ROUNDING OUT AND HONING IN

Indonesia 2018 | HEALTH | INTERVIEW

TBY talks to Ravi Raj, CEO of Columbia Asia Indonesia, on how to learn from new captive markets, developing broadly before specializing, and creating centers of excellence within each hospital.

Ravi Raj
BIOGRAPHY
Ravi Raj started his career in the hospitality industry before becoming an executive in the medical sector. He previously worked in Malaysia.

Where does Indonesia fit into the group's regional portfolio?

The idea started when we were in Malaysia and discovered that there was a large patient base from Indonesia coming to Malaysia or Singapore for treatment, which meant enormous potential. We wanted to pursue this opportunity because Columbia Asia has a wide footprint in Malaysia and considered opening a hospital in Penang because many Indonesians go to Penang as tourists. Instead, we decided to serve the Indonesian market from within and open hospitals there. We were one of the first international hospital companies to acquire a property in Indonesia. Around 10 years ago, we acquired a hospital in Medan that we transformed into a Columbia Asia hospital. Today, our hospital is not only the leading private hospital in Medan, but the number-one tertiary referral hospital in North Sumatra. This helped us to further grow our footprint. Rather than expanding rapidly to other locations in Indonesia, we studied the market in Medan for several years to understand its needs. We were more confident because we developed an understanding of the Indonesian market and culture. Our driver is to provide a healthcare system and service within Indonesia at the same level as an international healthcare provider. Three years ago, we felt confident enough to open two further hospitals in Jakarta and Semarang, and plan to grow in Sumatra and acquire and manage more hospitals in Java.

Do you offer all-around healthcare services or specialize in certain fields?

We have three different hospitals with three different levels of growth in three different regions of Indonesia. We are the most mature in Medan, where we handle a great deal of tertiary care and critical cases. Many critical cases from Banda Aceh all the way to Batam are brought to our hospital because we run one of the best critical care units and surgical centers of excellence in our area. In Jakarta, we handle general cases at the moment because we have not evolved into a tertiary care hospital just yet. All hospitals start at the level of general care and then progress into whatever specialized fields that are actually needed. In order for us to specialize, we need to first understand what an area requires. We then evolve into certain specialized areas by developing centers of excellence. In Medan, we have several centers of excellence in the same hospital that were formed over years of expanding and understanding what the community needs and what our doctors' capabilities are. This is our strategy: to establish hospitals and develop centers of excellence within them.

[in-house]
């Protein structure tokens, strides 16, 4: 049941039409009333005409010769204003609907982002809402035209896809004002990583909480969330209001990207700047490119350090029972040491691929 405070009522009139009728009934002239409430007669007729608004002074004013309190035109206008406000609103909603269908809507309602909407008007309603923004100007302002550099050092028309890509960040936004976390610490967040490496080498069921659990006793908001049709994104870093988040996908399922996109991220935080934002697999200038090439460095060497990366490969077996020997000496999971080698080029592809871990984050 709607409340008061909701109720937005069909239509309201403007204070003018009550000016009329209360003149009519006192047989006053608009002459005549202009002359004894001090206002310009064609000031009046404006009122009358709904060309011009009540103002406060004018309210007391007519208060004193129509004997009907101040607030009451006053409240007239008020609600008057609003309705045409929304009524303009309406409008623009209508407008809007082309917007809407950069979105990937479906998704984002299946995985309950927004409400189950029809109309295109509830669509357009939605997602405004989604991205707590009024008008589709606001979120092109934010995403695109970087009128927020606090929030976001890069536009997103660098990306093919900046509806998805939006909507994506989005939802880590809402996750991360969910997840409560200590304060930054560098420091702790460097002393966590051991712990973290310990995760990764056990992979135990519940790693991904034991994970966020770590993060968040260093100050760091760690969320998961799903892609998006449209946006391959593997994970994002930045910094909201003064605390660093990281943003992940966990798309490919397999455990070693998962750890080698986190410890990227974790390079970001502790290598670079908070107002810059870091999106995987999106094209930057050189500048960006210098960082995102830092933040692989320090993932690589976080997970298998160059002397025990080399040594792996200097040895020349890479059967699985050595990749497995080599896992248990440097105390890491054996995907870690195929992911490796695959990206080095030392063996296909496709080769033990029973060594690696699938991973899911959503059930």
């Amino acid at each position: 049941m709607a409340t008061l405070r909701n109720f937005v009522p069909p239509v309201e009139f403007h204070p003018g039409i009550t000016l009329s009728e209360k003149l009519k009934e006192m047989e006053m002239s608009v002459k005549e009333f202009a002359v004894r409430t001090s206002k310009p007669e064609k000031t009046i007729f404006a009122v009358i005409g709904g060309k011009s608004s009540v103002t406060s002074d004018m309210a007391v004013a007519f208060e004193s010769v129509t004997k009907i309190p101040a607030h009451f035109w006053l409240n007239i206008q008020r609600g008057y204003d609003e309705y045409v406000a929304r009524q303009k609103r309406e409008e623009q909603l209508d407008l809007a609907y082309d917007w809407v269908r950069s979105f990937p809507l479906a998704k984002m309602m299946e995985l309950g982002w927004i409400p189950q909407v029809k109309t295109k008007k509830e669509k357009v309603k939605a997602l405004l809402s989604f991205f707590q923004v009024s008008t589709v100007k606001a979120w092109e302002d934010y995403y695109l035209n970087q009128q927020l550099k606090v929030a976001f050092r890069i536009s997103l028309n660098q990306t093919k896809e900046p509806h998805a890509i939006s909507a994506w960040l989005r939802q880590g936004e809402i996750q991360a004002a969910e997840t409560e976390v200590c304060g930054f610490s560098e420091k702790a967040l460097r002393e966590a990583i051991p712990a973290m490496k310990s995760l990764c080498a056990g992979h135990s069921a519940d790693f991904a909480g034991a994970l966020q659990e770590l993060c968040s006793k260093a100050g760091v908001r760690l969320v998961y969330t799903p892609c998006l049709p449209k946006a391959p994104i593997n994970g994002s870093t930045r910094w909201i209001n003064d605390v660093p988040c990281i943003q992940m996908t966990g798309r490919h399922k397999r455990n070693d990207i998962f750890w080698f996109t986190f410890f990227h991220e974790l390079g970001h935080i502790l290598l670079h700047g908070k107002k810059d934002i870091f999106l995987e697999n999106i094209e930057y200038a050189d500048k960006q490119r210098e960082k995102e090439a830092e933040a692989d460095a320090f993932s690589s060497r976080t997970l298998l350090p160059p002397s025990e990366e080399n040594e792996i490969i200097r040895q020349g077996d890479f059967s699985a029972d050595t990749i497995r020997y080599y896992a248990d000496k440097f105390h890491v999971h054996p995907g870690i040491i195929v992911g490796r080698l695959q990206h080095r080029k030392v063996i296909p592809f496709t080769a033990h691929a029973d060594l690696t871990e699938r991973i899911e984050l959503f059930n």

How are the dynamics between the public and private healthcare systems here different?

Since President Widodo took power, there has been a strong dedication to providing healthcare to the country. Since then, the government and the Ministry of Health have done remarkably well to provide this health coverage program to facilitate public health. The moment public healthcare awareness and provision increases, it will automatically escalate private healthcare because the bar is being set higher. Indonesia's public healthcare program has helped to raise the overall healthcare bar for the country, which is extremely positive. Now it is a matter of choosing the type of healthcare one needs. It is becoming a buyer's choice because various healthcare systems are available, and this is significantly changing the landscape.

What is Columbia Asia Indonesia's approach to sourcing, recruiting, and retaining its staff?

There is no shortage of doctors or skilled medical and clinical staff here, but Columbia Asia Indonesia has to be an environment that improves its medical professionals. We have to provide the best environment for our people to strive; if we do that, our staff will automatically deliver a much higher level of commitment and service.